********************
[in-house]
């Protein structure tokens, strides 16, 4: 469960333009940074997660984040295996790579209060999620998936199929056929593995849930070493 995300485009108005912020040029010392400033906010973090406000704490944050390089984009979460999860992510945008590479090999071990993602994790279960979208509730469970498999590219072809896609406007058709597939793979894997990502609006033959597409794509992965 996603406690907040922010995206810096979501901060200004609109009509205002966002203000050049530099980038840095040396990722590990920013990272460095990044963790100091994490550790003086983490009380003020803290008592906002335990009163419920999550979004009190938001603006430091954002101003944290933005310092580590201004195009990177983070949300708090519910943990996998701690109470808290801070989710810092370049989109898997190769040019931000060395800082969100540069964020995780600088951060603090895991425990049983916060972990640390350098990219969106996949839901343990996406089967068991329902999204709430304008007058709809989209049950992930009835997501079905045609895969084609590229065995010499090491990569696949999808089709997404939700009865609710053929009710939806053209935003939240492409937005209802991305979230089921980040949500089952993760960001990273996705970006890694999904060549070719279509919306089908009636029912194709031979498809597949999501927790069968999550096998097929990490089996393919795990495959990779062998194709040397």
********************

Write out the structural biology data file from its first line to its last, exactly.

[in-house]
């Protein structure tokens, strides 16, 4: 469960333009940074997660984040295996790579209060999620998936199929056929593995849930070493 995300485009108005912020040029010392400033906010973090406000704490944050390089984009979460999860992510945008590479090999071990993602994790279960979208509730469970498999590219072809896609406007058709597939793979894997990502609006033959597409794509992965 996603406690907040922010995206810096979501901060200004609109009509205002966002203000050049530099980038840095040396990722590990920013990272460095990044963790100091994490550790003086983490009380003020803290008592906002335990009163419920999550979004009190938001603006430091954002101003944290933005310092580590201004195009990177983070949300708090519910943990996998701690109470808290801070989710810092370049989109898997190769040019931000060395800082969100540069964020995780600088951060603090895991425990049983916060972990640390350098990219969106996949839901343990996406089967068991329902999204709430304008007058709809989209049950992930009835997501079905045609895969084609590229065995010499090491990569696949999808089709997404939700009865609710053929009710939806053209935003939240492409937005209802991305979230089921980040949500089952993760960001990273996705970006890694999904060549070719279509919306089908009636029912194709031979498809597949999501927790069968999550096998097929990490089996393919795990495959990779062998194709040397």